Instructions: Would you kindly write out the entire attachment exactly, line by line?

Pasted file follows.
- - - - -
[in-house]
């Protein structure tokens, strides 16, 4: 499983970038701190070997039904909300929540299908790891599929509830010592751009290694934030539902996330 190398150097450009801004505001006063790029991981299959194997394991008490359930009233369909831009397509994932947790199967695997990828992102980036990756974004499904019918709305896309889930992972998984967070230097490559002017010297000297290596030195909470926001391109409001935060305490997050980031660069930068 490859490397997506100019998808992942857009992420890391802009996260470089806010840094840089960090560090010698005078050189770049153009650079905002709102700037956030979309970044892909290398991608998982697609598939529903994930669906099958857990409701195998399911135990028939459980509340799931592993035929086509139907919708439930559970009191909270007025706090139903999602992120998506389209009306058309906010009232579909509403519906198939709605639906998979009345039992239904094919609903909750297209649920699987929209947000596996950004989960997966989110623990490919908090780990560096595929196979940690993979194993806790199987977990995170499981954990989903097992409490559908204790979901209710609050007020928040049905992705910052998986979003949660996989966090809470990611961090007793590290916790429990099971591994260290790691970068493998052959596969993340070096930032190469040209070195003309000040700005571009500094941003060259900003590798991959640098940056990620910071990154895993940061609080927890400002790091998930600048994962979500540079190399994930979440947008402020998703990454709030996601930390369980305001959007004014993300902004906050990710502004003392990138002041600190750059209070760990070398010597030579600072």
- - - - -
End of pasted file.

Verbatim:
[in-house]
């Protein structure tokens, strides 16, 4: 499983970038701190070997039904909300929540299908790891599929509830010592751009290694934030539902996330 190398150097450009801004505001006063790029991981299959194997394991008490359930009233369909831009397509994932947790199967695997990828992102980036990756974004499904019918709305896309889930992972998984967070230097490559002017010297000297290596030195909470926001391109409001935060305490997050980031660069930068 490859490397997506100019998808992942857009992420890391802009996260470089806010840094840089960090560090010698005078050189770049153009650079905002709102700037956030979309970044892909290398991608998982697609598939529903994930669906099958857990409701195998399911135990028939459980509340799931592993035929086509139907919708439930559970009191909270007025706090139903999602992120998506389209009306058309906010009232579909509403519906198939709605639906998979009345039992239904094919609903909750297209649920699987929209947000596996950004989960997966989110623990490919908090780990560096595929196979940690993979194993806790199987977990995170499981954990989903097992409490559908204790979901209710609050007020928040049905992705910052998986979003949660996989966090809470990611961090007793590290916790429990099971591994260290790691970068493998052959596969993340070096930032190469040209070195003309000040700005571009500094941003060259900003590798991959640098940056990620910071990154895993940061609080927890400002790091998930600048994962979500540079190399994930979440947008402020998703990454709030996601930390369980305001959007004014993300902004906050990710502004003392990138002041600190750059209070760990070398010597030579600072």